DORAL, Fla. – For maybe the first time in his life, Charl Schwartzel found himself rooting against Ernie Els.
Els had a 25-foot par putt on the 14th green. Miss it, and he and Schwartzel – two South Africans, the final pair at the CA Championship – would be tied for the lead with four holes left. Make it, and Schwartzel would stay one shot behind the guy whose swing he tried to emulate for years.
“There’s always a turning point,” Schwartzel would say later.
Sure enough, that was it.
Els hit the par putt just hard enough to get it into the bottom of the cup, Schwartzel could only smile as he walked to the 15th tee, and he never had a good chance at catching his hero again. Els ended up running away to win the CA by four shots, finishing at 18-under 270 after a flawless final round of 66 at Doral.
“He’s still like a 15-year-old in my eyes,” the 40-year-old Els said of his 25-year-old playing partner Sunday. “He seems so young still. And he’s already got so much experience. But it just felt awkward. Him trying to win the golf tournament. I’m trying to win the golf tournament. I’m the old man. He’s the youngster. So it was a little different.”
Oh, but Els will take it.
He became only the fifth player with multiple victories in the World Golf Championships, joining Tiger Woods, Darren Clarke, Geoff Ogilvy and Phil Mickelson. It was his 61st victory worldwide, his 17th on the PGA Tour, and moved Els to No. 8 in the world ranking.
His fire is still roaring, too. Consider this nugget: A week ago, after finishing tied for 67th at the Honda Classic (a tournament for which Schwartzel, in somewhat baffling fashion, failed to qualify), Els didn’t go straight home from PGA National. He went to the nearby driving range at The Bear’s Club instead, and just before dark found something that worked.
Whatever it was, it worked wonders: Els was one of only three players with three rounds in the 60s at Doral, along with Alvaro Quiros and Paul Casey.
“I don’t think the motivation was lacking,” Els said. “I just think that I went about it the wrong way. You know, I was almost chasing my own tail a little bit. I was not looking after the smaller things. … I kind of let that all out of the window and I was going for the big prize. I was just not managing myself correctly.”
He managed Doral correctly, for sure. Els played his last 23 holes of the week without a bogey.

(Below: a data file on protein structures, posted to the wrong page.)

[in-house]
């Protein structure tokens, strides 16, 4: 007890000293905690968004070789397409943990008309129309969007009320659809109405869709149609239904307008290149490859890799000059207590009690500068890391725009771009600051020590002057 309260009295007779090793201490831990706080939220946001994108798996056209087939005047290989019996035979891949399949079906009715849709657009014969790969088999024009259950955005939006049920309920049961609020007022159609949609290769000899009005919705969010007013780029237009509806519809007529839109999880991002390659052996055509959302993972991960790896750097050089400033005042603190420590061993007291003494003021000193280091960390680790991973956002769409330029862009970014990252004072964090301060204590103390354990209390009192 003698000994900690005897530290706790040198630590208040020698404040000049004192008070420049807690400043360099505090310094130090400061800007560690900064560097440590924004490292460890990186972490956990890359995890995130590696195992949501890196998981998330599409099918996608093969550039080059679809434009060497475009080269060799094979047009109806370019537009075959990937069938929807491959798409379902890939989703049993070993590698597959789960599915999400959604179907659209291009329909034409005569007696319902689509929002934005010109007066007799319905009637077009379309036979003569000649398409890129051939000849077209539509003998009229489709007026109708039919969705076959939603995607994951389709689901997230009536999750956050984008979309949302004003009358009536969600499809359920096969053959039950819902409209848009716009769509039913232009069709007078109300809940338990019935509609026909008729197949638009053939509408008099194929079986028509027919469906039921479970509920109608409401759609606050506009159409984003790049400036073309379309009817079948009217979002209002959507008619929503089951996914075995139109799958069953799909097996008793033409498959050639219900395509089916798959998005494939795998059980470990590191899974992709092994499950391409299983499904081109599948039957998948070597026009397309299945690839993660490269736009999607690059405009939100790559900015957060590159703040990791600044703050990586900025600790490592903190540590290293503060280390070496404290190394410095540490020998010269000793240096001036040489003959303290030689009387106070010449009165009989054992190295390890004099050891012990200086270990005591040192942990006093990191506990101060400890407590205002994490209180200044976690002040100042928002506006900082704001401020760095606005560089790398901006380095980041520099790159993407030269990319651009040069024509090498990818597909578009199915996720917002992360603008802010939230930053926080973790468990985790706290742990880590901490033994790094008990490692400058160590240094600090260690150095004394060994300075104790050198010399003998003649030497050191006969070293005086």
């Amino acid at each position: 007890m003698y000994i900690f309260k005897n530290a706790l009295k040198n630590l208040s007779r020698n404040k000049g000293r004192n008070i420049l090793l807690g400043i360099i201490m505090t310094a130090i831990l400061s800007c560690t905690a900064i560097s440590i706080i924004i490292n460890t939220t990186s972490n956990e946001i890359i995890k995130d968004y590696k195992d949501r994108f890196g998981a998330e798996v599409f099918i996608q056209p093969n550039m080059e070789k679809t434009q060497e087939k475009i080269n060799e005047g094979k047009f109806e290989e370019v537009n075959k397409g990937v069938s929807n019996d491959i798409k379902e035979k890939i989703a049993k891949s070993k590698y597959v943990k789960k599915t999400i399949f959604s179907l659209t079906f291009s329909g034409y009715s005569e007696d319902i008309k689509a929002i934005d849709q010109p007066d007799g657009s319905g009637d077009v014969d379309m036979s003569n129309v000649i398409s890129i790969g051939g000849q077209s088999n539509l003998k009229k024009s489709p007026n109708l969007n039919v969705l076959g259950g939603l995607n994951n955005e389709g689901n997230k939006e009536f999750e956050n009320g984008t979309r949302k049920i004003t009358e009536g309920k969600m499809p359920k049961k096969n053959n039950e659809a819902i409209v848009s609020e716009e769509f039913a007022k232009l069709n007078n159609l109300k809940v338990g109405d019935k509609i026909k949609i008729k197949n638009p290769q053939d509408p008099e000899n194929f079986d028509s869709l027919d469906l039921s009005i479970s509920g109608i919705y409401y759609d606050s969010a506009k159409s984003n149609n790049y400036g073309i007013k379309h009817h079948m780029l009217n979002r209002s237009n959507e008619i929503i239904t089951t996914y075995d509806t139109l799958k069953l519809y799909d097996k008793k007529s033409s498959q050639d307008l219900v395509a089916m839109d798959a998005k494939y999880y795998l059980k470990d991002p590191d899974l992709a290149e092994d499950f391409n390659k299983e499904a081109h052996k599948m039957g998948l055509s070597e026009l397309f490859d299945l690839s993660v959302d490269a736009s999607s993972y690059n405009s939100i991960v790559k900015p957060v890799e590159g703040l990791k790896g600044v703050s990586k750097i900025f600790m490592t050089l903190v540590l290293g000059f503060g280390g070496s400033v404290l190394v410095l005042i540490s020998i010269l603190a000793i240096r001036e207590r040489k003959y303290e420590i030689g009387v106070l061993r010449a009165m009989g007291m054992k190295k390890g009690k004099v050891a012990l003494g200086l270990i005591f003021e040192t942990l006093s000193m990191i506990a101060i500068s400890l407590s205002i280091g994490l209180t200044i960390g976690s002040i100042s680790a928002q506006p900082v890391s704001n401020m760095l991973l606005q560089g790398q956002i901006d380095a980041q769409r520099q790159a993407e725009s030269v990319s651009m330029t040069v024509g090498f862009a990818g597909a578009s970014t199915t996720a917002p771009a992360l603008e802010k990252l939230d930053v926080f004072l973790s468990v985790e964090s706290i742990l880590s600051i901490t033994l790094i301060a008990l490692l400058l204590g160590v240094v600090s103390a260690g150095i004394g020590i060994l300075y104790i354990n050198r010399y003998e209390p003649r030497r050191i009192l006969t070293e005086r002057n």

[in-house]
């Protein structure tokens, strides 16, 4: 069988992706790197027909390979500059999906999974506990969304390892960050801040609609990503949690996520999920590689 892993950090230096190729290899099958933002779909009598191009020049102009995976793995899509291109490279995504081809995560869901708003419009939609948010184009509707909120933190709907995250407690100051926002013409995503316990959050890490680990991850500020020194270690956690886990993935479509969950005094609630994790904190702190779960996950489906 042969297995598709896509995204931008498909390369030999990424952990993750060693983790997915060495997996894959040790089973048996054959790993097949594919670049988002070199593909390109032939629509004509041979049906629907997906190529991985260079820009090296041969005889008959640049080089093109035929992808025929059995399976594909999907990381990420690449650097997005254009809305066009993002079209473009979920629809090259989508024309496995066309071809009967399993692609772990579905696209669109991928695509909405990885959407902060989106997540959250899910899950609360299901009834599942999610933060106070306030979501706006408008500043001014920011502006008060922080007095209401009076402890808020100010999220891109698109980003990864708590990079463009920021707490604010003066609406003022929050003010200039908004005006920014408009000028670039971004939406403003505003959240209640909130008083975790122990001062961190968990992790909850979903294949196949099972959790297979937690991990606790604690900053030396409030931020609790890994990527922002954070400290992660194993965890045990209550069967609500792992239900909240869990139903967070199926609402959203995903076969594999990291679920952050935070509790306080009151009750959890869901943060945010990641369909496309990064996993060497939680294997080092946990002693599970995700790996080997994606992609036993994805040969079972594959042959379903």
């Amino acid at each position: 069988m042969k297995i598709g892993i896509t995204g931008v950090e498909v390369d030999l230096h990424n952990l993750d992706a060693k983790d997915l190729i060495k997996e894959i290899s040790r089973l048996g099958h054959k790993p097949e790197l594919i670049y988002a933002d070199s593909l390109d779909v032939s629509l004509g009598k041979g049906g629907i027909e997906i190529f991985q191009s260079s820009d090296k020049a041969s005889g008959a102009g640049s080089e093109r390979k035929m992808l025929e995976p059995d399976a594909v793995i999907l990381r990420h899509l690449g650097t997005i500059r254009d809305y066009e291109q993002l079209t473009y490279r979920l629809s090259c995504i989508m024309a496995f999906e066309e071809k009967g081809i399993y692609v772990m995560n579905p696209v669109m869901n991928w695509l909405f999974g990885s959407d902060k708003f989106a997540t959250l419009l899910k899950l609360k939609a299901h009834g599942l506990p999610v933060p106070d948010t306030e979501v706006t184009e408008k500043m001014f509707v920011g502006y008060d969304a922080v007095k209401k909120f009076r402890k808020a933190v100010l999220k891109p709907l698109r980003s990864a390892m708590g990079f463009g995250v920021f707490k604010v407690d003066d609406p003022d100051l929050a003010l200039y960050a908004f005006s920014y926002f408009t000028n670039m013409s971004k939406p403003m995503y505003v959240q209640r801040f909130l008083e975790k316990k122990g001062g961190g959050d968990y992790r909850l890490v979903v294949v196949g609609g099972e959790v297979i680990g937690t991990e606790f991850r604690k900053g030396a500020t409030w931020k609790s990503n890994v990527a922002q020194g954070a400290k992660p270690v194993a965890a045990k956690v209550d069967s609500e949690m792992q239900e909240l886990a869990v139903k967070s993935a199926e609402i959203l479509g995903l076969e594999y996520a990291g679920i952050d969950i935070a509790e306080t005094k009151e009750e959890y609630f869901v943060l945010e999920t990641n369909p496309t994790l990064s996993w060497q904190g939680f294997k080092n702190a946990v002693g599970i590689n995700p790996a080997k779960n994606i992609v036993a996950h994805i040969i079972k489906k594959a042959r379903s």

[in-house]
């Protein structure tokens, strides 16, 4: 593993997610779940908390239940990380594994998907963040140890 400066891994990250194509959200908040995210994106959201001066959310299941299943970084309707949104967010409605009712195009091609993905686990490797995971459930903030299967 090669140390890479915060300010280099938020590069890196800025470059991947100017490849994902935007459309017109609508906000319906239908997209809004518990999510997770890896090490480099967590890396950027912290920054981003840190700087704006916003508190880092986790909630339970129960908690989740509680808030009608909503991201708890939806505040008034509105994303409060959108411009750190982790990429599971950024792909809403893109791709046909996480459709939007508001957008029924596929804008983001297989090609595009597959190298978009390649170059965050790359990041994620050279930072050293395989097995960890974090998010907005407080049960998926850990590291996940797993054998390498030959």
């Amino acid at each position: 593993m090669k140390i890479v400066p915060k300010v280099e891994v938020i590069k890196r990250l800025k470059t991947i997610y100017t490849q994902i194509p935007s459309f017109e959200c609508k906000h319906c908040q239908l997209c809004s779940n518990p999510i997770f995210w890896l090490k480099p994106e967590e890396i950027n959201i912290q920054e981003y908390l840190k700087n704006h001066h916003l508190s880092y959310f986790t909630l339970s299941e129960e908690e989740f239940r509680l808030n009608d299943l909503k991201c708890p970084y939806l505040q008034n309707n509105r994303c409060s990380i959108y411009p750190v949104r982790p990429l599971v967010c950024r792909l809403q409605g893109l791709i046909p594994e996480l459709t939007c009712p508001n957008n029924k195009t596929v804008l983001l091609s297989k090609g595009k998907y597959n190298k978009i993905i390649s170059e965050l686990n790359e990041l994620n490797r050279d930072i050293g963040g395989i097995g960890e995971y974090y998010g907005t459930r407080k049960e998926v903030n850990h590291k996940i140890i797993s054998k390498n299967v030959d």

“All credit to Ernie,” Schwartzel said. “He played flawless golf.”
It was Els’ first win since the 2008 Honda Classic, and gave him a check for $1.4 million. Schwartzel earned $850,000, and moments after the final putt holed out, the winner let the kid – who stayed with Els at his South Florida home last week, and will stay with him again this coming week – know what the bigger consolation prize was.
“He’s got his tour card over here now,” Els said. “And now you guys can really see him in all his glory.”
Schwartzel caught a bad break on the 15th hole when his ball plugged in a front bunker, and he knocked that into a back bunker on his way to a crucial bogey. He missed short putts on the next two holes and closed with a 70.
They were chatty at times, which was expected. Els won a tournament playing alongside Schwartzel’s father more than 20 years ago, and Schwartzel said he learned to swing by watching a tape Els made. Walking up the fourth hole together, they talked and laughed as if it were a practice round, not the final pairing of a World Golf Championships event.
Els hit his tee shot there to 8 feet, the best at No. 4 all day. He made birdie.
“I think both of us were pretty focused,” Schwartzel said. “We were trying to win and you know, I felt like both of us really gave it our all. He just played a bit better.”
Matt Kuchar (68) finished seven shots behind Els, tied for third with Martin Kaymer (69) and Padraig Harrington (72), whose chances ended with three straight bogeys on the back nine.
Defending champion Phil Mickelson (68) was tied for 14th, 10 shots back.
“I’m doing the best I can. It just is not quite clicking on the course yet,” Mickelson said. “But it was a better round today. And it doesn’t feel as far off.”
Els left The Bear’s Club a week earlier saying the same.
Now he’s got a truckload of momentum as he heads to the Masters, and thinks he might be primed for a big year. With good reason, too – he has placed at least fourth on every course where this year’s majors will be played.
“I’m 40 years old. I’ve had a tough run,” Els said. “Whew! The hairs are standing up. It’s just great.”